Atlanta Braves' Omar Infante (4) and Martin Prado, center, celebrate...

Atlanta Braves' Omar Infante (4) and Martin Prado, center, celebrate with teammate Derrek Lee, right, after Lee hit a seventh-inning grand slam off New York Mets reliever Manny Acosta in their baseball game at Citi Field in New York, Sunday, Sept. 19, 2010. Credit: AP

Ask the Mets which of the dozens of disappointments has been most frustrating and they will tell you it's a loaded question. It came up again Sunday after Derrek Lee of the Braves came up with the bases loaded. That is a situation overloaded with trouble for a team that now has given up 12 grand slams.

They don't call a grand slam for nothing. It's usually a big deal, as Lee's was in the seventh inning, turning a 2-2 tie into a win for the title-contending Braves. Not that this year's Mets would know, because they have hit no grand slams. That 12-0 disparity somehow loomed larger than the 6-3 final score.

"It's unbelievable. Not to have one is probably as unbelievable as giving up 12," Jerry Manuel said. "I don't think I've been on a team that lopsided. Very interesting number."

R.A. Dickey (11-7), who lost for only the second time in nine decisions at Citi Field, had to think for a moment before he put the Mets' dirty dozen in perspective. Having contributed to Lee's second-deck shot against Manny Acosta by giving up two singles to start the seventh, Dickey said, "I think it says we have made more mistakes as a pitching staff, to allow home runs, where as an offense, we have missed some mistakes that they have made."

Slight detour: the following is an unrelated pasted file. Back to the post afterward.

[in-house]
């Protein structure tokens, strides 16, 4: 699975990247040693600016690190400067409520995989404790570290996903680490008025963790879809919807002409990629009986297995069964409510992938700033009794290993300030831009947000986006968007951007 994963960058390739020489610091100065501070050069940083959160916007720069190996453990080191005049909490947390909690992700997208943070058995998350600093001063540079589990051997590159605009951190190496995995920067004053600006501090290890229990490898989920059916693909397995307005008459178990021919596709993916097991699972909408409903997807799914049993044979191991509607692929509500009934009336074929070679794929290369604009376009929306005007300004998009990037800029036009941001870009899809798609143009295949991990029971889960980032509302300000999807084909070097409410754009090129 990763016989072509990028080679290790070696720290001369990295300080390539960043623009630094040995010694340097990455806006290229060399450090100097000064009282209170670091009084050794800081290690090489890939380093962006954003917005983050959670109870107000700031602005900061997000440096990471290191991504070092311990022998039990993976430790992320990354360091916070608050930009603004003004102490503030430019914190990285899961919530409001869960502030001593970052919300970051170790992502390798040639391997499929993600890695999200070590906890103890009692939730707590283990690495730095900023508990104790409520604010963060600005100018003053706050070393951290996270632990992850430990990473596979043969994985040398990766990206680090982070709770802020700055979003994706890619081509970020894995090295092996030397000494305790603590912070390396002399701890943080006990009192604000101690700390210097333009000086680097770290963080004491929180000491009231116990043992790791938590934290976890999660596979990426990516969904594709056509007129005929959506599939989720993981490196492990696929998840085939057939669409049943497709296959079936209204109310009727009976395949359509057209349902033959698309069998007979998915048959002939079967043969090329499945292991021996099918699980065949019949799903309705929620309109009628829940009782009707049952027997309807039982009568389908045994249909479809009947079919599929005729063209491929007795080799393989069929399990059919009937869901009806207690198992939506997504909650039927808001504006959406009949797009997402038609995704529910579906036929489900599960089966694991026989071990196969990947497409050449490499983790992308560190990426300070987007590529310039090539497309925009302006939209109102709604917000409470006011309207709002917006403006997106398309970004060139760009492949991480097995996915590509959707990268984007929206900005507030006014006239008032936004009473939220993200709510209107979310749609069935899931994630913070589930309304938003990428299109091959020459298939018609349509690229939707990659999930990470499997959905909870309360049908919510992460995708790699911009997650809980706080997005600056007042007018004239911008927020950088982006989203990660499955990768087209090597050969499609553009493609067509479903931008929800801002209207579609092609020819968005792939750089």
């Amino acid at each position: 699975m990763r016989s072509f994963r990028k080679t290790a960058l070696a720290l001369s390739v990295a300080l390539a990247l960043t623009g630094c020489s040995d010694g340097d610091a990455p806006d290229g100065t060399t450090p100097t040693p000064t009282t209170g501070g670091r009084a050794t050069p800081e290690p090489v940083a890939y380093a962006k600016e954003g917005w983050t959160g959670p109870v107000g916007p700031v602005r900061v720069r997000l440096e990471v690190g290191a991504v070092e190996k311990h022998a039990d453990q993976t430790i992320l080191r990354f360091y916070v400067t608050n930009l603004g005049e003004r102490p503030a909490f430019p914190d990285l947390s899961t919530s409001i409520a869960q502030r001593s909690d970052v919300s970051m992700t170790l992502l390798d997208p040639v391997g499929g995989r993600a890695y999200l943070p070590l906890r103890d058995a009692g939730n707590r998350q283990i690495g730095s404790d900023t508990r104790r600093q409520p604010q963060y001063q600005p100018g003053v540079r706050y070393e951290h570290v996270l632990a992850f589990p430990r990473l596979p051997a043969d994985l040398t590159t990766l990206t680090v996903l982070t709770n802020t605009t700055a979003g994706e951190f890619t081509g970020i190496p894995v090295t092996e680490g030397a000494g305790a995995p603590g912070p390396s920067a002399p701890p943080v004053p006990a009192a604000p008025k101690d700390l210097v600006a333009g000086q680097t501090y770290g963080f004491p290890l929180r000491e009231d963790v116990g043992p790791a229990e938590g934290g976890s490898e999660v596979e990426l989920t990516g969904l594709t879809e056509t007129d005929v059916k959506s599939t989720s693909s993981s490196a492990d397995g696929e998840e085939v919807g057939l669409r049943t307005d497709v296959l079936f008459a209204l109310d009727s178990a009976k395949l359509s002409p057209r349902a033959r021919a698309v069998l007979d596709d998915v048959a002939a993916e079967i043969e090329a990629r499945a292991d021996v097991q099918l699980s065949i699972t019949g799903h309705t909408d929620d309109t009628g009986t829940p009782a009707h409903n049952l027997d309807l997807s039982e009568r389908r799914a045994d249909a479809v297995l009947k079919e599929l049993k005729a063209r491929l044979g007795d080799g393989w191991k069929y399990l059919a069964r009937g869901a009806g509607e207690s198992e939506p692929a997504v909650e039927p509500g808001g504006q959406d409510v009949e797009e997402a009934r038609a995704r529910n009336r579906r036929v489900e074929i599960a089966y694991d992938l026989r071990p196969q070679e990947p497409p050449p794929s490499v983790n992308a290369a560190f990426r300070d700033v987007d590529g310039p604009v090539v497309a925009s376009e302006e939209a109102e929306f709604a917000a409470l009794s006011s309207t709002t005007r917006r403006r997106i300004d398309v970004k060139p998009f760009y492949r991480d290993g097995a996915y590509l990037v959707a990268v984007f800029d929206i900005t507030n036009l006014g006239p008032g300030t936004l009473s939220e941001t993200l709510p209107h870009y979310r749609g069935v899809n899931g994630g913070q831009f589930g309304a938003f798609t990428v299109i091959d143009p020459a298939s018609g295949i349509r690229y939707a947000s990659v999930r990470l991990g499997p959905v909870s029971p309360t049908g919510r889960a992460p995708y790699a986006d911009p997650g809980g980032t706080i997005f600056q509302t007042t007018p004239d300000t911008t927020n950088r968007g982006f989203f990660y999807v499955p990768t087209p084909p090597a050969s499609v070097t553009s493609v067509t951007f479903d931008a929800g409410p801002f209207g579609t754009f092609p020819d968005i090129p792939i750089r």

As he was speaking, though, he did change course, like one of his knuckleballs: "But you'd have to go back and watch. I think it's much more of an anomaly than anything else. I don't know if you can dissect it to the point where you can reason it out."

The 12 grand slams are the most allowed by a team since the 2006 Orioles. The Mets' 15-0 streak of slams allowed to slams hit, dating to August of last year, is a record.

A close observer might have seen this one coming. Dickey began the seventh by allowing singles to pinch hitter Melky Cabrera and Omar Infante. Pedro Feliciano retired Jason Heyward on a weak grounder and Brian McCann on a pop-up. In between, an intentional walk loaded the bases.

Manuel brought in Acosta, a righthander, to face Lee, a righthanded batter with 10 previous slams. Acosta allowed one of the more infamous of the dozen slams - a shot by the Rockies' Melvin Mora Aug. 11 when some thought Francisco Rodriguez should have been inserted for a four-out save. Later that night, Rodriguez allegedly punched his girlfriend's father and suffered a season-ending injury.

This time, Acosta got behind 3-and-0, rallied to make it 3-and-2, then watched the ball sail way over the fence. "Manny kept challenging him. He had to, bases loaded and full count," said Bobby Cox, the Braves' retiring manager who was honored before the game by the Mets and left with a grand sweep.

The Mets tried not to see it in any grand scheme.

"I don't think so," David Wright said. "You make mistakes to good hitters, they make you pay."

Angel Pagan said: "This is a crazy game. You're going to see things you've never seen before. I hope it's just a coincidence and it doesn't happen again."

But you'd think by coincidence alone, the Mets would have hit at least one. Time is running out in this season, only a dozen games left.